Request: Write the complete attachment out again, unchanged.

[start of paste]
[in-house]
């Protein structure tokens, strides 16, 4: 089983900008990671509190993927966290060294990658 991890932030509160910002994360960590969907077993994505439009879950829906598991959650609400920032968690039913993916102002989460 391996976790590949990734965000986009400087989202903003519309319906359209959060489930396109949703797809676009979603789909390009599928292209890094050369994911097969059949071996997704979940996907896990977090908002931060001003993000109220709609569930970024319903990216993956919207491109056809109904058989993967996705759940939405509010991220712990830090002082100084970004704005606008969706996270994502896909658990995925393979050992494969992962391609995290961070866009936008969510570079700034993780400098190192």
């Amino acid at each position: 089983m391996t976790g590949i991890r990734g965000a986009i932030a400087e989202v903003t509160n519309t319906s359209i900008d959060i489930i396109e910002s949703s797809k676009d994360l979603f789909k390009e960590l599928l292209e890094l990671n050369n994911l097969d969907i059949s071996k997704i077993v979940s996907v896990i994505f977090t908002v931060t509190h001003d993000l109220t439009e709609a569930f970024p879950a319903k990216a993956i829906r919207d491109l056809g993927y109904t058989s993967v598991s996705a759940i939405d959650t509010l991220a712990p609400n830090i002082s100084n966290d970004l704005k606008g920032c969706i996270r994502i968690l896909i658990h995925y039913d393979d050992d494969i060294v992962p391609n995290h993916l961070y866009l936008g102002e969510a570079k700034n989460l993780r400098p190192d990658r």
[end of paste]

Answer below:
[in-house]
């Protein structure tokens, strides 16, 4: 089983900008990671509190993927966290060294990658 991890932030509160910002994360960590969907077993994505439009879950829906598991959650609400920032968690039913993916102002989460 391996976790590949990734965000986009400087989202903003519309319906359209959060489930396109949703797809676009979603789909390009599928292209890094050369994911097969059949071996997704979940996907896990977090908002931060001003993000109220709609569930970024319903990216993956919207491109056809109904058989993967996705759940939405509010991220712990830090002082100084970004704005606008969706996270994502896909658990995925393979050992494969992962391609995290961070866009936008969510570079700034993780400098190192």
């Amino acid at each position: 089983m391996t976790g590949i991890r990734g965000a986009i932030a400087e989202v903003t509160n519309t319906s359209i900008d959060i489930i396109e910002s949703s797809k676009d994360l979603f789909k390009e960590l599928l292209e890094l990671n050369n994911l097969d969907i059949s071996k997704i077993v979940s996907v896990i994505f977090t908002v931060t509190h001003d993000l109220t439009e709609a569930f970024p879950a319903k990216a993956i829906r919207d491109l056809g993927y109904t058989s993967v598991s996705a759940i939405d959650t509010l991220a712990p609400n830090i002082s100084n966290d970004l704005k606008g920032c969706i996270r994502i968690l896909i658990h995925y039913d393979d050992d494969i060294v992962p391609n995290h993916l961070y866009l936008g102002e969510a570079k700034n989460l993780r400098p190192d990658r």